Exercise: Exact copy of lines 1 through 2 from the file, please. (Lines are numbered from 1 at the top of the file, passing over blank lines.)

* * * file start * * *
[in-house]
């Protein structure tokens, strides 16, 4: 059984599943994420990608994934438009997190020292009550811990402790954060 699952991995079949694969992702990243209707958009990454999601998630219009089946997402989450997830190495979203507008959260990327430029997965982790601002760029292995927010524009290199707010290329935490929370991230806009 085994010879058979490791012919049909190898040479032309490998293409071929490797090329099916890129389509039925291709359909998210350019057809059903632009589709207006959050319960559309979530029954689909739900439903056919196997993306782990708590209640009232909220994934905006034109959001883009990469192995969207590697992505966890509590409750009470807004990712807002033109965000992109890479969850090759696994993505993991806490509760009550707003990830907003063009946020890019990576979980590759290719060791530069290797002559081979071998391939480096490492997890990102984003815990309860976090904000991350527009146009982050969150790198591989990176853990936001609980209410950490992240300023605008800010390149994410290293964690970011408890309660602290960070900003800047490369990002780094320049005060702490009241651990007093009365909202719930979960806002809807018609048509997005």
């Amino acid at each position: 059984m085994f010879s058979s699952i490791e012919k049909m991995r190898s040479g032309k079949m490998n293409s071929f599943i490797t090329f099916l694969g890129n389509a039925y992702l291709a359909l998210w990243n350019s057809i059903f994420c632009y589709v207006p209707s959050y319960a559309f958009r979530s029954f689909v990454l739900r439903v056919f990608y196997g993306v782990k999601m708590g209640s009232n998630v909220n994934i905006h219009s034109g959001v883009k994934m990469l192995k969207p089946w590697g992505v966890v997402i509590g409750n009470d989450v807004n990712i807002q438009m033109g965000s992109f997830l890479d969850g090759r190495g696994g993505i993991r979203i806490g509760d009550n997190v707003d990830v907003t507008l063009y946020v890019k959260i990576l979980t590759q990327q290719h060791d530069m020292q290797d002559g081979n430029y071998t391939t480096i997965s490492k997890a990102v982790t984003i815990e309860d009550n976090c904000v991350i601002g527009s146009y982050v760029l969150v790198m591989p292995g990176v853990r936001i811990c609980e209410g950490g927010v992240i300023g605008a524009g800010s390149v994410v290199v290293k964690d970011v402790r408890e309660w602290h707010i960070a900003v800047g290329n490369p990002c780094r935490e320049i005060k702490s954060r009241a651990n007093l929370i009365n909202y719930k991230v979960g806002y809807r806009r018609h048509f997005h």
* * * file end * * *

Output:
[in-house]
């Protein structure tokens, strides 16, 4: 059984599943994420990608994934438009997190020292009550811990402790954060 699952991995079949694969992702990243209707958009990454999601998630219009089946997402989450997830190495979203507008959260990327430029997965982790601002760029292995927010524009290199707010290329935490929370991230806009 085994010879058979490791012919049909190898040479032309490998293409071929490797090329099916890129389509039925291709359909998210350019057809059903632009589709207006959050319960559309979530029954689909739900439903056919196997993306782990708590209640009232909220994934905006034109959001883009990469192995969207590697992505966890509590409750009470807004990712807002033109965000992109890479969850090759696994993505993991806490509760009550707003990830907003063009946020890019990576979980590759290719060791530069290797002559081979071998391939480096490492997890990102984003815990309860976090904000991350527009146009982050969150790198591989990176853990936001609980209410950490992240300023605008800010390149994410290293964690970011408890309660602290960070900003800047490369990002780094320049005060702490009241651990007093009365909202719930979960806002809807018609048509997005």